Report – Panel 1: Animation UK Update
Oli Hyatt, Blue Zoo Animation
Neil Hatton, CEO, UK Screen Association
Kate O’Connor, Executive Chair, Animation UK Council
David Sproxton, Founder and Executive Chairman, Aardman
Helen Brunsdon, Director, Animation UK
Animation UK is joining forces with the UK Screen Association to form a new body: the UK Screen Alliance.
There was a major announcement in this session: the partnering of Animation UK with the UK Screen Association, the trade body for visual FX house, post-production facilities and film studios, to form the UK Screen Alliance. The UK Screen Alliance will become a membership organisation consisting of two councils: Animation UK Council and UK Screen Facilities Council, and an executive team.
Full details of the announcement are available here.
Oli Hyatt and Neil Hatton revealed the partnership, and both said that coming together to form a single body would be a really positive development. Neil also said that the interests of the two bodies were uniquely matched.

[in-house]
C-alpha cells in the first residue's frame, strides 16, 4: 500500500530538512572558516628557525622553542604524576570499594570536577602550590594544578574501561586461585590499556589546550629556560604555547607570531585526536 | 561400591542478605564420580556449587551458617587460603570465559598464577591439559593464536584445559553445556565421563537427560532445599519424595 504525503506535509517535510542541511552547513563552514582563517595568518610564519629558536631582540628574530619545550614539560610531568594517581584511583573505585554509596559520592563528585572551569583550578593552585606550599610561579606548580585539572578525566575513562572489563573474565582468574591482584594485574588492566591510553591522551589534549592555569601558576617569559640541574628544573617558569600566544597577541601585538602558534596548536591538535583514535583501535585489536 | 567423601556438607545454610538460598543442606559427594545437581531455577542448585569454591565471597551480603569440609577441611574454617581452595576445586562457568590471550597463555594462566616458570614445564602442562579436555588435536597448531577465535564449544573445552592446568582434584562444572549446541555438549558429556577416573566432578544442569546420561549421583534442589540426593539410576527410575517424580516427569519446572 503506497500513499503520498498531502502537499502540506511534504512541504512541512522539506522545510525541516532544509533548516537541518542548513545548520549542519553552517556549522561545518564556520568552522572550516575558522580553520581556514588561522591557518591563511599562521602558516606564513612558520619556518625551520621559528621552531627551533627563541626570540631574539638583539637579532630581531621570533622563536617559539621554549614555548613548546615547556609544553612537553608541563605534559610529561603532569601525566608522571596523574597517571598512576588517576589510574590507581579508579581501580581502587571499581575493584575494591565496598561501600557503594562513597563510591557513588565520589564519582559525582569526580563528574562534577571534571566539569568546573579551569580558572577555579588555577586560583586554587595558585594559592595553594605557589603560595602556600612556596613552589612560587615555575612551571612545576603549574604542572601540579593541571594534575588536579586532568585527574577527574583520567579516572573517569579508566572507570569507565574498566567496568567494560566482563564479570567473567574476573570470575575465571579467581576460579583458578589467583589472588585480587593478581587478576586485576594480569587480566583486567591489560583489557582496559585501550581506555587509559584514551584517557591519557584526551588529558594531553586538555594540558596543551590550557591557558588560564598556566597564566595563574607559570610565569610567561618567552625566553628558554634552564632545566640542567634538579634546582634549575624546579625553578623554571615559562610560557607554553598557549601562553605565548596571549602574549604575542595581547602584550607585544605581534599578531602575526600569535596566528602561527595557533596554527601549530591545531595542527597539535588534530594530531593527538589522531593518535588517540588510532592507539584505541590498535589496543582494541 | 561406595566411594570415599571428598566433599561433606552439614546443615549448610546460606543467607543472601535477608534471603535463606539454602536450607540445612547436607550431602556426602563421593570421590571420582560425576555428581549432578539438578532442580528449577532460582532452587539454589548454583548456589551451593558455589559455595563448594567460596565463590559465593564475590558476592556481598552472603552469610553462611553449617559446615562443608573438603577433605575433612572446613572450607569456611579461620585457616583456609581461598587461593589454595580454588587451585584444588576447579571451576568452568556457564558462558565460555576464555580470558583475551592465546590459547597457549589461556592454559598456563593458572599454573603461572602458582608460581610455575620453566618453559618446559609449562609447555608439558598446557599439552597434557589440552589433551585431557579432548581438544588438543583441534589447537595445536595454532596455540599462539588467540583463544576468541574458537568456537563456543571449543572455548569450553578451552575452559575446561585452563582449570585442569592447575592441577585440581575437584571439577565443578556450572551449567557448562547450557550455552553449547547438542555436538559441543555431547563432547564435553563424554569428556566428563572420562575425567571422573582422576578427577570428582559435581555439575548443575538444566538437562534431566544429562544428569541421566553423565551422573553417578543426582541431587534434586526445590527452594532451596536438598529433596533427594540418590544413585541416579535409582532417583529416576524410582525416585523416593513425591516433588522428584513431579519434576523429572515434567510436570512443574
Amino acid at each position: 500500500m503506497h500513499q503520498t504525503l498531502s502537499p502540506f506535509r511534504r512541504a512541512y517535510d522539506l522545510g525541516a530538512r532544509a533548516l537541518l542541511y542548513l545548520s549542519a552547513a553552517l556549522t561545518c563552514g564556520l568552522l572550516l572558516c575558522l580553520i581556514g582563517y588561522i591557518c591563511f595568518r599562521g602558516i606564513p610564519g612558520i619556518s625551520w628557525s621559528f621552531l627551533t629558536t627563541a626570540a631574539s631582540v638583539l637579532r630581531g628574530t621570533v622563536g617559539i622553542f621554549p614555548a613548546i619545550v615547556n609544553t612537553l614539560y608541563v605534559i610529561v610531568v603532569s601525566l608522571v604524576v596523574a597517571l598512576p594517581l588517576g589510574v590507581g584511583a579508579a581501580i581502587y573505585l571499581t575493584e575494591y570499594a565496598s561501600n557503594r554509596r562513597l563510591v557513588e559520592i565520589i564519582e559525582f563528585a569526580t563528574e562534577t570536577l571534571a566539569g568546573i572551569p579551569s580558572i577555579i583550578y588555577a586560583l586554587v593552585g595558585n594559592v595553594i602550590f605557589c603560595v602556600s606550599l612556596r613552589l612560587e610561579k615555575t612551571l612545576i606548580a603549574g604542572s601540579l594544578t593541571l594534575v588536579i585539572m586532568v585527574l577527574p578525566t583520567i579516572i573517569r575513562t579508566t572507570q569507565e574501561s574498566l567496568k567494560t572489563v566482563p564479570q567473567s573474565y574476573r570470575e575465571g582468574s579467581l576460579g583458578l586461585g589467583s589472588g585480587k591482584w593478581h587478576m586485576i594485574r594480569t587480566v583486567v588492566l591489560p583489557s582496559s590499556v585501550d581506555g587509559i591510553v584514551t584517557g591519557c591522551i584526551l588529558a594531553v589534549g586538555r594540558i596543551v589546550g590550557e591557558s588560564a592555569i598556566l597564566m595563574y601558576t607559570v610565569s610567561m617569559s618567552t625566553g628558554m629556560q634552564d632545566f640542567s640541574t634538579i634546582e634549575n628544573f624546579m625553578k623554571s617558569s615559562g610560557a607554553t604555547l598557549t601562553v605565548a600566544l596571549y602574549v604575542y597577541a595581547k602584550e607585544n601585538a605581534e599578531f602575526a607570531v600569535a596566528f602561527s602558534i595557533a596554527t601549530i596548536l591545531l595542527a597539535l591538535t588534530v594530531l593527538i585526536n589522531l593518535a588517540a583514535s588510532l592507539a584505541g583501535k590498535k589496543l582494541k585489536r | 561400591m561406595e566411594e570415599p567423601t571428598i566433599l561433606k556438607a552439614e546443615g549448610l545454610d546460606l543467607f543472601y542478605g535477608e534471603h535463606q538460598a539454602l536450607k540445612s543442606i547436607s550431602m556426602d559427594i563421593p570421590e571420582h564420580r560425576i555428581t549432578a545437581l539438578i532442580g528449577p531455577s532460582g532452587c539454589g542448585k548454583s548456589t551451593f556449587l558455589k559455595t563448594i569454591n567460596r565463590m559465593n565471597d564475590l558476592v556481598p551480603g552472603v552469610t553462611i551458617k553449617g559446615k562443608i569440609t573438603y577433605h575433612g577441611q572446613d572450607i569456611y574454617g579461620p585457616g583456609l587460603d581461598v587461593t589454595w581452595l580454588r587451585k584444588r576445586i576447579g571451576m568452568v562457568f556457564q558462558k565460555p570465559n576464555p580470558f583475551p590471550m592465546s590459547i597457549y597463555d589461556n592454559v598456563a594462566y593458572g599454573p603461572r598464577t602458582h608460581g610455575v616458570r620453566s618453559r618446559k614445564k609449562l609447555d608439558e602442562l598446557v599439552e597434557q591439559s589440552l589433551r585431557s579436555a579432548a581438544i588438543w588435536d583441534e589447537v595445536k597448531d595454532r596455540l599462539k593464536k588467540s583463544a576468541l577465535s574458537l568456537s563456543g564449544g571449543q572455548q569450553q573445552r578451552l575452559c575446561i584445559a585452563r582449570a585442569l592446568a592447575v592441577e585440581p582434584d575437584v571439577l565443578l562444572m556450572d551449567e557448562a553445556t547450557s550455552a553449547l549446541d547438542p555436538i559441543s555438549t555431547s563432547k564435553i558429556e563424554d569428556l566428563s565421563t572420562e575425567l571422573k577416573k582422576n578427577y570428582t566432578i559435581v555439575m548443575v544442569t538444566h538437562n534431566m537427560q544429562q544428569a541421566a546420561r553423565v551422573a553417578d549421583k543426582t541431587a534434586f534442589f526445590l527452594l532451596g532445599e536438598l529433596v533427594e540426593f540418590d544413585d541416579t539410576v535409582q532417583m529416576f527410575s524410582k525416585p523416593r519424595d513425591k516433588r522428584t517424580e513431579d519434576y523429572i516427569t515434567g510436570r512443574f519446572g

Neil stated that in the current post-Brexit world it was more important than ever to have a strong new alliance, in order to help tackle the skills shortage leaving the EU will create, to protect the industry, and to seize the inevitable new opportunities that will arise.
It was also announced that Helen Brunsdon and Kate O’Connor are both going to be involved with the new organisation. Oli Hyatt will continue to be on board, and there will be formal council elections in 2017. Oli urged people to come forward and get involved, and to do it now rather than wait to see how things develop.
The function of the new alliance is going to be two-fold: as an advocacy organisation and also a membership benefit organisation.
Kate O’Connor said that she wanted people in the animation industry to come forward to tell both her and Helen Brunsdon what they wanted out of the organisation.
Also on the panel was Aardman founder David Sproxton, who supported the new alliance. He said that it was important for the animation industry to make itself more known, and to help address the inevitable creative skills shortage in the 16-25 age bracket that the industry faces.